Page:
In Madden, our high court reversed a lower court order denying a motion to compel arbitration of a malpractice claim.   The lower court had based its denial on the ground the insurance contract was adhesive and the arbitration clause disrupted the plaintiff's reasonable expectation a malpractice claim would be resolved at a court trial.  (Id., at p. 710, 131 Cal.Rptr. 882, 552 P.2d 1178.)   Justice Tobriner, writing for the majority of the court, rejected the characterization of the insurance policy as an adhesion contract.   The court explained that the concern in adhesion contracts is “weighted contractual provisions” which “limit the obligations or liability of the stronger party.”   (Id., at p. 711, 131 Cal.Rptr. 882, 552 P.2d 1178.)   The court then held arbitration is not a weighted provision since it bears equally on both parties to a contract.   Rather than limiting liability, said the court, arbitration merely substitutes the arbitral forum for the judicial forum.  (Ibid.)  Thus, the pivotal factor in Madden was the court's determination arbitration is not the type of contractual provision which may be set aside by applying adhesion contract principles.   This determination merely gave effect to the well-settled rule in California that agreements to arbitrate should be upheld whenever possible.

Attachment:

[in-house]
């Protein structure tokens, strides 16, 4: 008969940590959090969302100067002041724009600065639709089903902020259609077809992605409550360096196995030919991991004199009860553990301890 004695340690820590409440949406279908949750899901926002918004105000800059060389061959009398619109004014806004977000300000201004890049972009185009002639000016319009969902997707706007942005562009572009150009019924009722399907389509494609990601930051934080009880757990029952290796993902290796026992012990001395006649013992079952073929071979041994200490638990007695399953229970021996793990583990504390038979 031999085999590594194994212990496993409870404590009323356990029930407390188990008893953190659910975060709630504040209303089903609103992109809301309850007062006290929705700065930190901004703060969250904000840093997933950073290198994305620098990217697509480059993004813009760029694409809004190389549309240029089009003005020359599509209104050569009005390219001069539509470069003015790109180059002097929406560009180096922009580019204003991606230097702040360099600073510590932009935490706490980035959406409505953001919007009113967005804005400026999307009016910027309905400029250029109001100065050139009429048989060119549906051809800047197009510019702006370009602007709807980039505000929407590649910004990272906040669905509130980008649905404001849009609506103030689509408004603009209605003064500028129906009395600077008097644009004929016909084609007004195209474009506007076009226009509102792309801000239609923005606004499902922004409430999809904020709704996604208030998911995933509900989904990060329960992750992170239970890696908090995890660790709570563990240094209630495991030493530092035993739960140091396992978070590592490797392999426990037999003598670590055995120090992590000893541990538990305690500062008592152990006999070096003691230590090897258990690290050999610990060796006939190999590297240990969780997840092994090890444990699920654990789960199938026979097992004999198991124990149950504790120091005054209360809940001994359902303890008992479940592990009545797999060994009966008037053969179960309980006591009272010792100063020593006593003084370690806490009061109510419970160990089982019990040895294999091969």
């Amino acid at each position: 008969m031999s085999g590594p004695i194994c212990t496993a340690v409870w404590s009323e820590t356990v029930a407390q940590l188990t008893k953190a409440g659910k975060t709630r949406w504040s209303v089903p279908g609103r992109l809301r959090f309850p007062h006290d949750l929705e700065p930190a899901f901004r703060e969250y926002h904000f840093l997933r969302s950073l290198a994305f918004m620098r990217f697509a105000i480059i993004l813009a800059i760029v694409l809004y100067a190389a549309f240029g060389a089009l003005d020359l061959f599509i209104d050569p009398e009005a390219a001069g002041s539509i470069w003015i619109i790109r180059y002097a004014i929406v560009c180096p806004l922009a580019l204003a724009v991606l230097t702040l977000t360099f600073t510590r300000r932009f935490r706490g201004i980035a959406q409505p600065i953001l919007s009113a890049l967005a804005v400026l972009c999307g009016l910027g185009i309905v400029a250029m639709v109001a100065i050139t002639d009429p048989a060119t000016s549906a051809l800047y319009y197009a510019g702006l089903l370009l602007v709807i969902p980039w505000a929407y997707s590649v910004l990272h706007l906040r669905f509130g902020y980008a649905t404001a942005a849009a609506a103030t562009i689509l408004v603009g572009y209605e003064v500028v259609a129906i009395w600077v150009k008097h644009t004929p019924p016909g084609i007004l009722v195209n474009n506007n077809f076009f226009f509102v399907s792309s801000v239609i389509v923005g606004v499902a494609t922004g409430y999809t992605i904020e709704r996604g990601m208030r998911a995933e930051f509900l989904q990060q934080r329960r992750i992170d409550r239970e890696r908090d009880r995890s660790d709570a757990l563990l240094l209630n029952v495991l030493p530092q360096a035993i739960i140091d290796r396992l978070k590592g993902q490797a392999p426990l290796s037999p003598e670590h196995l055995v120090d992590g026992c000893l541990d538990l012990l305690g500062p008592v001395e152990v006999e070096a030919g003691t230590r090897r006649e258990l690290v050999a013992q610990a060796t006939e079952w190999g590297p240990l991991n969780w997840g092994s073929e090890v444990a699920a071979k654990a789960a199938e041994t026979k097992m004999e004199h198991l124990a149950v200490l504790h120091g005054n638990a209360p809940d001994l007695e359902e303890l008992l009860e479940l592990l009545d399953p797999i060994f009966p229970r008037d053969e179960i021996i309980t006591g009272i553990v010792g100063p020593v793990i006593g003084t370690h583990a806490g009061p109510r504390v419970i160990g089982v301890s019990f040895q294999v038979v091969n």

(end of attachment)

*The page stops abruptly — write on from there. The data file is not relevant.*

In Davis, however, our high court explained the finding of waiver in that case did not derrogate the principles announced in Madden.  “On this appeal, Blue Cross vigorously argues that the trial court's ruling in this case fundamentally conflicts with the spirit of our Madden decision and reflects an insensitivity to California's ‘strong public policy in favor of arbitration.’   The record in this case, however, demonstrates that the trial court well knew of the ‘favored status' of arbitration under California law, and that it denied Blue Cross' petitions because it found that Blue Cross, by deliberately pursuing a course of conduct which failed to apprise its insureds of the availability of arbitration, had forfeited or waived any right to compel its insureds to resort to arbitration.”  (Davis v. Blue Cross of Northern California, supra, 25 Cal.3d 418, 424–425, 158 Cal.Rptr. 828, 600 P.2d 1060;  citation omitted.)